Facebook Is Hub of Sex Recruitment in U.S., Report Says
The majority of online recruitment in active sex trafficking cases in the U.S. last year took place on Facebook, according to the Human Trafficking Institute’s 2020 Federal Human Trafficking Report.
“The internet has become the dominant tool that traffickers use to recruit victims, and they often recruit them on a number of very common social networking websites,” Human Trafficking Institute CEO Victor Boutros said on CBSN Wednesday. “Facebook overwhelmingly is used by traffickers to recruit victims in active sex trafficking cases.”
Active cases include those in which defendants were charged in 2020, as well as those in which defendants were charged in previous years and charges were still pending in trial last year or the case was on appeal.
Facebook Faces Antitrust Investigations in Europe
European regulators late last week announced two separate antitrust investigations into Facebook regarding its use of advertising data.
The probes, one from the European Commission and the other from the U.K.’s Competition and Markets Authority (CMA), come amid sustained scrutiny over the breadth and impact of the social media giant’s data collection practices.
European Commission regulators will focus on Facebook’s “advertising data gathered in particular from advertisers in order to compete with them in markets where Facebook is active such as classified ads.”
Further assessment will be given to “whether Facebook ties its online classified ads service ‘Facebook Marketplace’ to its social network, in breach of EU competition rules,” the commissions said.
‘Condition of Employment’: Hospitals in DC, Across the Nation Follow Houston Methodist in Requiring Vaccination for Workers
Most hospitals in Washington, D.C., will require employees to receive the COVID-19 vaccination, joining a growing number of health care systems and other businesses nationwide in opting for the controversial mandate.
The hospitals will each set a date after which vaccination will be a condition of employment, the District of Columbia Hospital Association said in a statement Tuesday. The hospitals will comply with all federal and district laws regarding exemptions for medical or religious reasons, the statement said.
Canada Privacy Regulator Says Federal Police Broke Laws Using Facial Recognition Software
The Canadian federal police force broke the law when they used facial recognition software, the country’s top privacy regulator found in a report released on Thursday.
The Royal Canadian Mounted Police (RCMP) said in February 2020 that for four months they had been using Clearview AI, a U.S.-based facial recognition software company that cross-references photos with a database compiled from photos posted to social media. It is not clear when the RCMP stopped using the software.
Clearview AI has been barred from operating in Canada since July 2020.
Victoria Filmmaker’s Documentary Examines Sinister Side of Facial Recognition Technology
Discriminator, director Brett Gaylor’s new independent film about facial recognition software, is as close to a horror movie Hollywood has ever produced — but there’s nary a ghost, serial killer, or unexplained phenomenon anywhere in sight.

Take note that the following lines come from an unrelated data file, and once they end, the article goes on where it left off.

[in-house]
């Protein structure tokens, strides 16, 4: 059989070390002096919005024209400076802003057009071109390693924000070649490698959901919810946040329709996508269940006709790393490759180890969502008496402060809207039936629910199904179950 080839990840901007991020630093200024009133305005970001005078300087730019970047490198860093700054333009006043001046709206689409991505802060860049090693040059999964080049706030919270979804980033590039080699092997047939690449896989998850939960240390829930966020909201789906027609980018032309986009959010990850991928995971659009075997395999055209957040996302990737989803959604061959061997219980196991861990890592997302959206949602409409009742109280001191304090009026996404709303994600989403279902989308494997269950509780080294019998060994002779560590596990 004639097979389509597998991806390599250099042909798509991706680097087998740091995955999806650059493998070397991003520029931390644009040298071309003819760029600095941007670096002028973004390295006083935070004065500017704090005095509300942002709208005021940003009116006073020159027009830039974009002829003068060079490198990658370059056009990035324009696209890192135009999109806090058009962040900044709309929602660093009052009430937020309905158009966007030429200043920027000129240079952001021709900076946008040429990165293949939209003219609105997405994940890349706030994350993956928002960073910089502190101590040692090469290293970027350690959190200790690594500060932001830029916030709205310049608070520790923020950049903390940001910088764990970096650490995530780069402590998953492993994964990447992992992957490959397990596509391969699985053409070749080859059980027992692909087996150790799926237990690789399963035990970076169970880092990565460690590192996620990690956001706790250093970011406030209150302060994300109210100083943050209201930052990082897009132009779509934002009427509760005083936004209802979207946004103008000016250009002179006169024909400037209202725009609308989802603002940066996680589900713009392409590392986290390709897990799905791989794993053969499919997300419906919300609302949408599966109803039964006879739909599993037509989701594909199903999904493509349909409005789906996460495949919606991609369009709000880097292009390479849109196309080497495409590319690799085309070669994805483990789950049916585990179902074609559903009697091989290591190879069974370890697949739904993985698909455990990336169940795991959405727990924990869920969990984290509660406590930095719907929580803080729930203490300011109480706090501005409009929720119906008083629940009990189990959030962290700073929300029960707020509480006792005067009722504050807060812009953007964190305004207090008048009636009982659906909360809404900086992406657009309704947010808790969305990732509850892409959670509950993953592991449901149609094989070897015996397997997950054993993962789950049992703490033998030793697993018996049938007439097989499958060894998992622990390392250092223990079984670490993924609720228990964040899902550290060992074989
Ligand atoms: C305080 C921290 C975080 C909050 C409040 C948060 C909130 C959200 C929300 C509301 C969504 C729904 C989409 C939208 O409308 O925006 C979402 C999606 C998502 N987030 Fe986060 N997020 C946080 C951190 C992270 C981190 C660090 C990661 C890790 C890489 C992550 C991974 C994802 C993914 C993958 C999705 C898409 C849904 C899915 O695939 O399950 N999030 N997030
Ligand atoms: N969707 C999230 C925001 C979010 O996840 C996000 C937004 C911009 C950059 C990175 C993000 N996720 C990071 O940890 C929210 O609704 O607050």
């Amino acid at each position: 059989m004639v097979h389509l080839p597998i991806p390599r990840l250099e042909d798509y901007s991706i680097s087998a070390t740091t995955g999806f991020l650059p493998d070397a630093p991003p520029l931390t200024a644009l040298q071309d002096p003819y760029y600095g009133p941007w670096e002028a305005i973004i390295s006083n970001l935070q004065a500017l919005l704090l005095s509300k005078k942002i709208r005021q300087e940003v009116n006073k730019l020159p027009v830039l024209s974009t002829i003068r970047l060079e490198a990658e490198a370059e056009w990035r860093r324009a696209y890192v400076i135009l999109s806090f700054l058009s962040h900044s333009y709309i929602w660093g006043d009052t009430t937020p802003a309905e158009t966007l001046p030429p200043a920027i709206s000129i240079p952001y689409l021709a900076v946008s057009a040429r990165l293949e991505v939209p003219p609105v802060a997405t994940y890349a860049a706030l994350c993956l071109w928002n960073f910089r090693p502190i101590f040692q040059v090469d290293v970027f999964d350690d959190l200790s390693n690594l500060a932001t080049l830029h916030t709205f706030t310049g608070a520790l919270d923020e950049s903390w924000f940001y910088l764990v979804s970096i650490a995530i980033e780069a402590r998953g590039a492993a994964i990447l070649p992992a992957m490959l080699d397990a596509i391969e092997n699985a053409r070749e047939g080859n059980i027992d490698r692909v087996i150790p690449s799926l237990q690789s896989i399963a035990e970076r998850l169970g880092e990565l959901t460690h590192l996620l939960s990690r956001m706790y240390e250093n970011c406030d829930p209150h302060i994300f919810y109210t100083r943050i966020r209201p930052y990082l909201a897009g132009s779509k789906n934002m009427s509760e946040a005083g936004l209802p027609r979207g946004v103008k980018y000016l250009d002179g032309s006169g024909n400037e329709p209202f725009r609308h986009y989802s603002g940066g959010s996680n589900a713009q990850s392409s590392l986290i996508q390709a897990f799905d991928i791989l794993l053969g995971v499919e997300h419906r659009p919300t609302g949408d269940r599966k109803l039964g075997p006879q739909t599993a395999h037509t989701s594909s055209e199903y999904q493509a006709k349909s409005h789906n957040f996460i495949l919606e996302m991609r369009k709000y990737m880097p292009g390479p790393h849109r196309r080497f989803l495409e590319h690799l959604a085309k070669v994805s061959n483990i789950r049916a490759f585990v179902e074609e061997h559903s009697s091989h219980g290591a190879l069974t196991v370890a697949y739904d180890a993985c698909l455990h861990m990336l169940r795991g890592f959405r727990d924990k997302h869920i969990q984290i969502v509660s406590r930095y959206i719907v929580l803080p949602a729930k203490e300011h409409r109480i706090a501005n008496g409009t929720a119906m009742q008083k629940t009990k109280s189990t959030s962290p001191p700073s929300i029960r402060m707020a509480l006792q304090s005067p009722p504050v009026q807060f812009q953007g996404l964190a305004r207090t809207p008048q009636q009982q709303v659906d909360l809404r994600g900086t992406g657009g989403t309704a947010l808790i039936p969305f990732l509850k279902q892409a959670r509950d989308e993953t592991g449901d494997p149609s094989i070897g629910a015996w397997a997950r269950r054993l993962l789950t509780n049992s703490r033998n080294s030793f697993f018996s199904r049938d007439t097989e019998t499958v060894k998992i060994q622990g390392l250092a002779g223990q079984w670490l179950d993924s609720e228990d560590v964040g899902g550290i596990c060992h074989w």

The Victoria filmmaker’s short film about how technology companies are worming their way into our lives has a doomsday quality to it, and should leave viewers an overwhelming sense of dread. Will it? Probably not, which is a scarier proposition than much of what appears in Discrimination.
Have an Amazon Device? The Tech Giant May Help Itself to Your Wi-Fi
On Tuesday, the company launched a program that forces users of many Echo smart speakers and Ring security cameras to automatically share a small portion of their home wireless bandwidth with neighbors. The only way to stop it is to turn it off yourself.
Amazon says the program, called Amazon Sidewalk, is a way to make sure lights, smart locks and other gadgets outside the home and out of reach of a Wi-Fi connection stay working.
But some experts warn that the technology is so new that privacy and security risks remain unclear. And almost no one seems happy that Amazon forced consumers into Amazon Sidewalk — or that many people may not know they can opt out of it.
India and Tech Companies Clash Over Censorship, Privacy and ‘Digital Colonialism’
One night last month, police crowded into the lobby of Twitter’s offices in India’s capital New Delhi. They were from an elite squad that normally investigates terrorism and organized crime, and said they were trying to deliver a notice alerting Twitter to misinformation allegedly tweeted by opposition politicians.
But they arrived at 8 p.m. And Twitter’s offices were closed anyway, under a coronavirus lockdown. It’s unclear if they ever managed to deliver their notice. They released video of their raid afterward to Indian TV channels and footage shows them negotiating with security guards in the lobby.
The May 24 police raid — which Twitter later called an “intimidation tactic” — was one of the latest salvos in a confrontation between the Indian government and social media companies over what online content gets investigated or blocked, and who gets to decide.
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